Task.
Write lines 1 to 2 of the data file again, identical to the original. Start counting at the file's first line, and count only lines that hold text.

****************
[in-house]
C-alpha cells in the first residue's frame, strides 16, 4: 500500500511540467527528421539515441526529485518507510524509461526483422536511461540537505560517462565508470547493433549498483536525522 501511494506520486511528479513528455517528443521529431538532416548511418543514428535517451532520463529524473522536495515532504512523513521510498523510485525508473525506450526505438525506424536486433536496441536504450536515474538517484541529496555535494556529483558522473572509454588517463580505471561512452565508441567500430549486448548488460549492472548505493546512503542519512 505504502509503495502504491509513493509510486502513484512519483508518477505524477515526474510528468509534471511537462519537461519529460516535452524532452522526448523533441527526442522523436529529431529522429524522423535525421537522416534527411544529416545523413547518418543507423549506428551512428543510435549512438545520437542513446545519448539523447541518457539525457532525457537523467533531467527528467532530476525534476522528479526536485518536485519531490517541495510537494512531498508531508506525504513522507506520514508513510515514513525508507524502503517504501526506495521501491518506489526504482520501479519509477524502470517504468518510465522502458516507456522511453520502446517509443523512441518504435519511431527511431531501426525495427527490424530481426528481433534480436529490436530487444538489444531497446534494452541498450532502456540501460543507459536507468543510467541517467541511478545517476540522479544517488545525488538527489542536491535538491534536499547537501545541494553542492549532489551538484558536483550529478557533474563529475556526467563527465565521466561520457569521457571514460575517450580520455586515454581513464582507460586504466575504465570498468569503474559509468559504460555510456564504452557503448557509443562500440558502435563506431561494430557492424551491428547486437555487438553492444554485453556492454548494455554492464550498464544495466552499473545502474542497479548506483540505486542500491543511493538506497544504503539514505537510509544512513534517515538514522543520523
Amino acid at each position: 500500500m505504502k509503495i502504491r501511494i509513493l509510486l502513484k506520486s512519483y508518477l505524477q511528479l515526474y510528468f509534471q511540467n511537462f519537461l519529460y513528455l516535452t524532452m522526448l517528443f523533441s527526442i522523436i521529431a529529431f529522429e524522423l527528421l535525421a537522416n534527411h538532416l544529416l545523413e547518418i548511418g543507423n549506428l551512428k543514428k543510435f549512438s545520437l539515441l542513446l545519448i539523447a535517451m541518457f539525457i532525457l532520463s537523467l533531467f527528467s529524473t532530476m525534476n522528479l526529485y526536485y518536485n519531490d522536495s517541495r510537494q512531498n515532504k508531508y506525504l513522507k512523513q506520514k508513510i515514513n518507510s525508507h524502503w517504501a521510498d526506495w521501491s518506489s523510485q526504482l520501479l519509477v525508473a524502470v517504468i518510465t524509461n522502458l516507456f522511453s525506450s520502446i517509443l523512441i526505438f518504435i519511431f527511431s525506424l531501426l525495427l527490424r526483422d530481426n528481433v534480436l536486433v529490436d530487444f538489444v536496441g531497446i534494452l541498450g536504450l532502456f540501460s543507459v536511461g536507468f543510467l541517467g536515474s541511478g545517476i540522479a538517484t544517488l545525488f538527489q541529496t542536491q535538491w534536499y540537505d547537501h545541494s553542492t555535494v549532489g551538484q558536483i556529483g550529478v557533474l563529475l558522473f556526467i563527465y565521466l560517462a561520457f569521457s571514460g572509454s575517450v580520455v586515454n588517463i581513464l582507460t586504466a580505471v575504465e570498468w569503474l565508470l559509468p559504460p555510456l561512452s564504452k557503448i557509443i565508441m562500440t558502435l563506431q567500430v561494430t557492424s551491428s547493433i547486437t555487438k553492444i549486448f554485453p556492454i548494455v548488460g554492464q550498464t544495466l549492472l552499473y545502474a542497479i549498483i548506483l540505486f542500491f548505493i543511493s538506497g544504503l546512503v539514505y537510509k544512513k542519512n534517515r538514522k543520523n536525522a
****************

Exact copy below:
[in-house]
C-alpha cells in the first residue's frame, strides 16, 4: 500500500511540467527528421539515441526529485518507510524509461526483422536511461540537505560517462565508470547493433549498483536525522 501511494506520486511528479513528455517528443521529431538532416548511418543514428535517451532520463529524473522536495515532504512523513521510498523510485525508473525506450526505438525506424536486433536496441536504450536515474538517484541529496555535494556529483558522473572509454588517463580505471561512452565508441567500430549486448548488460549492472548505493546512503542519512 505504502509503495502504491509513493509510486502513484512519483508518477505524477515526474510528468509534471511537462519537461519529460516535452524532452522526448523533441527526442522523436529529431529522429524522423535525421537522416534527411544529416545523413547518418543507423549506428551512428543510435549512438545520437542513446545519448539523447541518457539525457532525457537523467533531467527528467532530476525534476522528479526536485518536485519531490517541495510537494512531498508531508506525504513522507506520514508513510515514513525508507524502503517504501526506495521501491518506489526504482520501479519509477524502470517504468518510465522502458516507456522511453520502446517509443523512441518504435519511431527511431531501426525495427527490424530481426528481433534480436529490436530487444538489444531497446534494452541498450532502456540501460543507459536507468543510467541517467541511478545517476540522479544517488545525488538527489542536491535538491534536499547537501545541494553542492549532489551538484558536483550529478557533474563529475556526467563527465565521466561520457569521457571514460575517450580520455586515454581513464582507460586504466575504465570498468569503474559509468559504460555510456564504452557503448557509443562500440558502435563506431561494430557492424551491428547486437555487438553492444554485453556492454548494455554492464550498464544495466552499473545502474542497479548506483540505486542500491543511493538506497544504503539514505537510509544512513534517515538514522543520523